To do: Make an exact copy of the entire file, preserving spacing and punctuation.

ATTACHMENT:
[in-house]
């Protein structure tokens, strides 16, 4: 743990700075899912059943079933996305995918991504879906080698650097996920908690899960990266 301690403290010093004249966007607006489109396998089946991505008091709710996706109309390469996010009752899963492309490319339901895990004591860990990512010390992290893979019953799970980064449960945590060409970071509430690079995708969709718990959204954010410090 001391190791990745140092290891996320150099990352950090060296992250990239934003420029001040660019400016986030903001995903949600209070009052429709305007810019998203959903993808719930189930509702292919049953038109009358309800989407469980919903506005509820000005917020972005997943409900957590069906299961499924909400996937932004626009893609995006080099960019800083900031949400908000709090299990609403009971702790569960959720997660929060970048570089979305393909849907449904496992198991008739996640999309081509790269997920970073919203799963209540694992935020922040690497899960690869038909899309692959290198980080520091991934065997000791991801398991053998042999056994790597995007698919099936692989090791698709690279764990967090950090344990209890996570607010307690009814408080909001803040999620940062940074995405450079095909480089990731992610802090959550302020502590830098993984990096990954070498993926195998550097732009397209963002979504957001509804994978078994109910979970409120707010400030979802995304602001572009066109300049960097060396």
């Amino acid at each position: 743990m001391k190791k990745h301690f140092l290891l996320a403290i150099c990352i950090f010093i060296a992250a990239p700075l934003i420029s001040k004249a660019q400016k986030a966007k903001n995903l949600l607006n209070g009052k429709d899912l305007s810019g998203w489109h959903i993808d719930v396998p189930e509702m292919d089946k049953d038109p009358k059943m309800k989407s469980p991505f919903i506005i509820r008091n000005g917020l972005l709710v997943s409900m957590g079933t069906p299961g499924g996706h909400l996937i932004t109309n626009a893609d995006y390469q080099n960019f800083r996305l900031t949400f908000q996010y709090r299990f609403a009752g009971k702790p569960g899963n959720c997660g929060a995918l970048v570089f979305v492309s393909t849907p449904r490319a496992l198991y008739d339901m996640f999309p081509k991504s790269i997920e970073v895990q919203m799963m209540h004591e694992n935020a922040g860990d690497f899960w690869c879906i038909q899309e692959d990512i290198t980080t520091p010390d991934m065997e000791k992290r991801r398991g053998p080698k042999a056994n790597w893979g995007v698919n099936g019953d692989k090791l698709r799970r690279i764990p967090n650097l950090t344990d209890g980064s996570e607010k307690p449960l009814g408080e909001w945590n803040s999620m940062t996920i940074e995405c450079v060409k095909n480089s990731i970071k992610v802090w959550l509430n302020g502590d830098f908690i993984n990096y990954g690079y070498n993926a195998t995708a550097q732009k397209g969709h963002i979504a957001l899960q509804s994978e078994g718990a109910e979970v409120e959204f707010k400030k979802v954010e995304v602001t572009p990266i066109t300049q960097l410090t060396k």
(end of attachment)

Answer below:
[in-house]
């Protein structure tokens, strides 16, 4: 743990700075899912059943079933996305995918991504879906080698650097996920908690899960990266 301690403290010093004249966007607006489109396998089946991505008091709710996706109309390469996010009752899963492309490319339901895990004591860990990512010390992290893979019953799970980064449960945590060409970071509430690079995708969709718990959204954010410090 001391190791990745140092290891996320150099990352950090060296992250990239934003420029001040660019400016986030903001995903949600209070009052429709305007810019998203959903993808719930189930509702292919049953038109009358309800989407469980919903506005509820000005917020972005997943409900957590069906299961499924909400996937932004626009893609995006080099960019800083900031949400908000709090299990609403009971702790569960959720997660929060970048570089979305393909849907449904496992198991008739996640999309081509790269997920970073919203799963209540694992935020922040690497899960690869038909899309692959290198980080520091991934065997000791991801398991053998042999056994790597995007698919099936692989090791698709690279764990967090950090344990209890996570607010307690009814408080909001803040999620940062940074995405450079095909480089990731992610802090959550302020502590830098993984990096990954070498993926195998550097732009397209963002979504957001509804994978078994109910979970409120707010400030979802995304602001572009066109300049960097060396």
């Amino acid at each position: 743990m001391k190791k990745h301690f140092l290891l996320a403290i150099c990352i950090f010093i060296a992250a990239p700075l934003i420029s001040k004249a660019q400016k986030a966007k903001n995903l949600l607006n209070g009052k429709d899912l305007s810019g998203w489109h959903i993808d719930v396998p189930e509702m292919d089946k049953d038109p009358k059943m309800k989407s469980p991505f919903i506005i509820r008091n000005g917020l972005l709710v997943s409900m957590g079933t069906p299961g499924g996706h909400l996937i932004t109309n626009a893609d995006y390469q080099n960019f800083r996305l900031t949400f908000q996010y709090r299990f609403a009752g009971k702790p569960g899963n959720c997660g929060a995918l970048v570089f979305v492309s393909t849907p449904r490319a496992l198991y008739d339901m996640f999309p081509k991504s790269i997920e970073v895990q919203m799963m209540h004591e694992n935020a922040g860990d690497f899960w690869c879906i038909q899309e692959d990512i290198t980080t520091p010390d991934m065997e000791k992290r991801r398991g053998p080698k042999a056994n790597w893979g995007v698919n099936g019953d692989k090791l698709r799970r690279i764990p967090n650097l950090t344990d209890g980064s996570e607010k307690p449960l009814g408080e909001w945590n803040s999620m940062t996920i940074e995405c450079v060409k095909n480089s990731i970071k992610v802090w959550l509430n302020g502590d830098f908690i993984n990096y990954g690079y070498n993926a195998t995708a550097q732009k397209g969709h963002i979504a957001l899960q509804s994978e078994g718990a109910e979970v409120e959204f707010k400030k979802v954010e995304v602001t572009p990266i066109t300049q960097l410090t060396k």